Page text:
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November 11th, 2013
Korean Expert to Present a Disaster Prediction System

Chul Sohn, from the High Impact Weather Research Centre at South Korea’s Gangneung-Wonju National University, has been invited to showcase the unique system in Singapore at the Esri Asia Pacific User Conference (APUC) – one of the region’s premier geospatial events.

Dr. Sohn’s APUC visit follows the release of astounding figures which show 200 million people are directly impacted by natural disasters in the Asia Pacific region annually.

He said this finding proves how vulnerable the region is to catastrophic weather and the importance of finding a solution.

“Recent examples of these crises include: the South Korean Woomyensan Landslide in 2011; the Singaporean floods in 2010; and, the Japanese Tsunami in 2011,” Dr. Sohn said.

“Global urbanisation isn’t helping either, with Asia estimated to account for 75 per cent of the world’s population by 2050.

“And because more people are moving into coastal regions, floodplains and earthquake zones – all colossal hot spots for nature’s tragedies – they have a much greater chance of being affected.”

Dr. Sohn said the Research Centre’s innovative system could be the key to combatting this growing problem.

“The device uses Geographic Information System (GIS) technology and a weather model known as the Korea Local Analysis and Prediction System (KLAPS) to forecast weather up to twelve hours before impact,” Dr. Sohn said.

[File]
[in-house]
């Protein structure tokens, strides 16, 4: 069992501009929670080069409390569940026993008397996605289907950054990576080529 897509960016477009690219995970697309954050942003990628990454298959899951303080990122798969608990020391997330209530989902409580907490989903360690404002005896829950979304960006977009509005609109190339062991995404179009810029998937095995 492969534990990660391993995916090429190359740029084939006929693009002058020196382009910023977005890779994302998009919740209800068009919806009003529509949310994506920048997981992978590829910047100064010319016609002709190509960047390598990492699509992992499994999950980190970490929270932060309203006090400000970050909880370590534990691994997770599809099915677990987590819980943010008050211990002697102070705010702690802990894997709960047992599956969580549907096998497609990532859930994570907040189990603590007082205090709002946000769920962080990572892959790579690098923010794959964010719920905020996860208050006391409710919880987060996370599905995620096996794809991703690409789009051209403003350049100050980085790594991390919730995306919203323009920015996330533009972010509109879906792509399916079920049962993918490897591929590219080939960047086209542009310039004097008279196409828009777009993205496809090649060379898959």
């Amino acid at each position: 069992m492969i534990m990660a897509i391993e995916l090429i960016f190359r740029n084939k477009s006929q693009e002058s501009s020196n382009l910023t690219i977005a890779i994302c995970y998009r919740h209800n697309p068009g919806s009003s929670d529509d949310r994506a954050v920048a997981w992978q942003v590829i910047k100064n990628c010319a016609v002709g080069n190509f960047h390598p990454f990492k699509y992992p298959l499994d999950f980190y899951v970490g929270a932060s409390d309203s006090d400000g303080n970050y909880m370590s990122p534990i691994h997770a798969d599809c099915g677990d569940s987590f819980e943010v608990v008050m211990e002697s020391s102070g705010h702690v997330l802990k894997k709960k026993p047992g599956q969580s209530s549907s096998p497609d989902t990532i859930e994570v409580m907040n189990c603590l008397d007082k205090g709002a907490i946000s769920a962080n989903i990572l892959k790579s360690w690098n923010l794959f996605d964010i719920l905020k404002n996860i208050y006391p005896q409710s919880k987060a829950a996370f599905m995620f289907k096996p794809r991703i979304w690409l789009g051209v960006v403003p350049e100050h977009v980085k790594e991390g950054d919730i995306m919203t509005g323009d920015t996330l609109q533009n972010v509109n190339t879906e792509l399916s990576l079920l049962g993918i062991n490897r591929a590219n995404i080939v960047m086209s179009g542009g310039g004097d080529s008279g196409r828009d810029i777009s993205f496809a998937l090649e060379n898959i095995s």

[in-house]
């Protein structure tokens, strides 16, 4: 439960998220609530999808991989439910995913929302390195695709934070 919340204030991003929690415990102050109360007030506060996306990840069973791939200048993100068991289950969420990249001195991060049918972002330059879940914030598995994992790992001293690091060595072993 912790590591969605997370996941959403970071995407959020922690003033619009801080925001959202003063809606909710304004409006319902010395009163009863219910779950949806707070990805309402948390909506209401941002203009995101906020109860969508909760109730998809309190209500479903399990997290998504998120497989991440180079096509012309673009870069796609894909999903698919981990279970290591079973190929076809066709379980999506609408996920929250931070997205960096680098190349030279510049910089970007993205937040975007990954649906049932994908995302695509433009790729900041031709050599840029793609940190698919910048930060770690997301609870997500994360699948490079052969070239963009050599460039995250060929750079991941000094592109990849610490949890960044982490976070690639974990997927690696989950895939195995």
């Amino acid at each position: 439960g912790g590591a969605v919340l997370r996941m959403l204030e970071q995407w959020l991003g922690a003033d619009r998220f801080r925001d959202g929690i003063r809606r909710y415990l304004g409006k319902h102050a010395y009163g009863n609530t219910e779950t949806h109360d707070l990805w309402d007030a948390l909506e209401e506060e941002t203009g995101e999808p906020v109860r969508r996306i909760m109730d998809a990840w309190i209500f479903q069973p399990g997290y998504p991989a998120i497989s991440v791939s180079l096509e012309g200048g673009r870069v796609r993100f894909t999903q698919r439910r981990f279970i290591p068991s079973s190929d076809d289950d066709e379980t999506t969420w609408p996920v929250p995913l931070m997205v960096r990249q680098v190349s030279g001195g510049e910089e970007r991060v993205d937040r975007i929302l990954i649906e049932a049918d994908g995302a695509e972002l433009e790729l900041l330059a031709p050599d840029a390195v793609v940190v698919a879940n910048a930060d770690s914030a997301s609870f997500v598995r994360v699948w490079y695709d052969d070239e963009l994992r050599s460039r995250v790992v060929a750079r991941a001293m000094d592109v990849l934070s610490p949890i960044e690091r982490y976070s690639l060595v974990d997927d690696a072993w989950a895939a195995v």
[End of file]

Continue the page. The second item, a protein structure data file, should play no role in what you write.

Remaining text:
“It does so by investigating the relationship between extreme climatic conditions and past natural disasters.

“GIS technology also has the capacity to map likely future events to determine where fragile populations and infrastructure may be impacted.

“Armed with this insight, we can then act rapidly to warn or evacuate people before a tragedy fully unfolds – potentially saving millions of lives.”

Dr. Sohn said he saw the device becoming vital on a global scale.

“The integration of GIS technology and models such as KLAPS is undoubtedly the way forward in predicting natural disasters,” Dr. Sohn said.

“I believe the more we test this system, the better prepared we will be for future events happening across the world.”

Hosted by Esri Singapore, APUC will bring together technology leaders from across the globe, including the Founder and President of Esri, Jack Dangermond.

The event runs from November 12 – 14 at the Suntec Singapore International Convention and Exhibition Centre.

To register for the Asia Pacific User Conference, visit esri.com/apuc